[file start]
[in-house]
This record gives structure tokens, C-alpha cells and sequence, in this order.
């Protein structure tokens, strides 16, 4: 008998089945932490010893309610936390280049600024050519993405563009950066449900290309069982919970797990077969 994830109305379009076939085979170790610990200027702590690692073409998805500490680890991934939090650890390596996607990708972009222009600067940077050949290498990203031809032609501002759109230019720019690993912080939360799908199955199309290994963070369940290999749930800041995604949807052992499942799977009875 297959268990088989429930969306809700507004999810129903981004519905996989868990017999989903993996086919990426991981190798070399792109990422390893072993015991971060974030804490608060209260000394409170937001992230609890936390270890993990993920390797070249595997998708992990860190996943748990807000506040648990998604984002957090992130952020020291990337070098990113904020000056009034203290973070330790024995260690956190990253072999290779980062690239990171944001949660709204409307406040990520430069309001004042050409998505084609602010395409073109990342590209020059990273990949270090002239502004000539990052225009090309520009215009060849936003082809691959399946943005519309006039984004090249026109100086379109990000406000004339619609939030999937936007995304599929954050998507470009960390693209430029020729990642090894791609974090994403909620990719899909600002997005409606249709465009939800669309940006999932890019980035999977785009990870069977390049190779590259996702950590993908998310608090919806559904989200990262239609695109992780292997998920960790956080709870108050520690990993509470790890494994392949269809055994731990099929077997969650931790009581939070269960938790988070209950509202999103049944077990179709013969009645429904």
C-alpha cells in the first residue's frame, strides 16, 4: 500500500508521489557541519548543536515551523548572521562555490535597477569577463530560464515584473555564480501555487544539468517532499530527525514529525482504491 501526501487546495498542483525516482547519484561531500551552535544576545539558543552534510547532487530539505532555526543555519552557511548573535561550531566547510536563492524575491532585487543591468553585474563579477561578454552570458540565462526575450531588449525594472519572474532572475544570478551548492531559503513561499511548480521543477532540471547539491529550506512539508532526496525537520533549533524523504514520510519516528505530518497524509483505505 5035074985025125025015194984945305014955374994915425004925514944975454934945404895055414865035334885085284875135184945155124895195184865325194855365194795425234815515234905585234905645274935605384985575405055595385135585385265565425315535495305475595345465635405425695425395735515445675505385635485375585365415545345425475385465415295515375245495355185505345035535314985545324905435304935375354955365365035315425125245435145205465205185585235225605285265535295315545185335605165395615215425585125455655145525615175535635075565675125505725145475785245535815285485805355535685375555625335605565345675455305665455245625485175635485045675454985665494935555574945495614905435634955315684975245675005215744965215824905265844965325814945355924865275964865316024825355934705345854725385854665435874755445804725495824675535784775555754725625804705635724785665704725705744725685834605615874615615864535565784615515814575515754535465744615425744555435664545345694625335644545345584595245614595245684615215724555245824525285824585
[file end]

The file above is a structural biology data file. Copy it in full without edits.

[in-house]
This record gives structure tokens, C-alpha cells and sequence, in this order.
């Protein structure tokens, strides 16, 4: 008998089945932490010893309610936390280049600024050519993405563009950066449900290309069982919970797990077969 994830109305379009076939085979170790610990200027702590690692073409998805500490680890991934939090650890390596996607990708972009222009600067940077050949290498990203031809032609501002759109230019720019690993912080939360799908199955199309290994963070369940290999749930800041995604949807052992499942799977009875 297959268990088989429930969306809700507004999810129903981004519905996989868990017999989903993996086919990426991981190798070399792109990422390893072993015991971060974030804490608060209260000394409170937001992230609890936390270890993990993920390797070249595997998708992990860190996943748990807000506040648990998604984002957090992130952020020291990337070098990113904020000056009034203290973070330790024995260690956190990253072999290779980062690239990171944001949660709204409307406040990520430069309001004042050409998505084609602010395409073109990342590209020059990273990949270090002239502004000539990052225009090309520009215009060849936003082809691959399946943005519309006039984004090249026109100086379109990000406000004339619609939030999937936007995304599929954050998507470009960390693209430029020729990642090894791609974090994403909620990719899909600002997005409606249709465009939800669309940006999932890019980035999977785009990870069977390049190779590259996702950590993908998310608090919806559904989200990262239609695109992780292997998920960790956080709870108050520690990993509470790890494994392949269809055994731990099929077997969650931790009581939070269960938790988070209950509202999103049944077990179709013969009645429904």
C-alpha cells in the first residue's frame, strides 16, 4: 500500500508521489557541519548543536515551523548572521562555490535597477569577463530560464515584473555564480501555487544539468517532499530527525514529525482504491 501526501487546495498542483525516482547519484561531500551552535544576545539558543552534510547532487530539505532555526543555519552557511548573535561550531566547510536563492524575491532585487543591468553585474563579477561578454552570458540565462526575450531588449525594472519572474532572475544570478551548492531559503513561499511548480521543477532540471547539491529550506512539508532526496525537520533549533524523504514520510519516528505530518497524509483505505 5035074985025125025015194984945305014955374994915425004925514944975454934945404895055414865035334885085284875135184945155124895195184865325194855365194795425234815515234905585234905645274935605384985575405055595385135585385265565425315535495305475595345465635405425695425395735515445675505385635485375585365415545345425475385465415295515375245495355185505345035535314985545324905435304935375354955365365035315425125245435145205465205185585235225605285265535295315545185335605165395615215425585125455655145525615175535635075565675125505725145475785245535815285485805355535685375555625335605565345675455305665455245625485175635485045675454985665494935555574945495614905435634955315684975245675005215744965215824905265844965325814945355924865275964865316024825355934705345854725385854665435874755445804725495824675535784775555754725625804705635724785665704725705744725685834605615874615615864535565784615515814575515754535465744615425744555435664545345694625335644545345584595245614595245684615215724555245824525285824585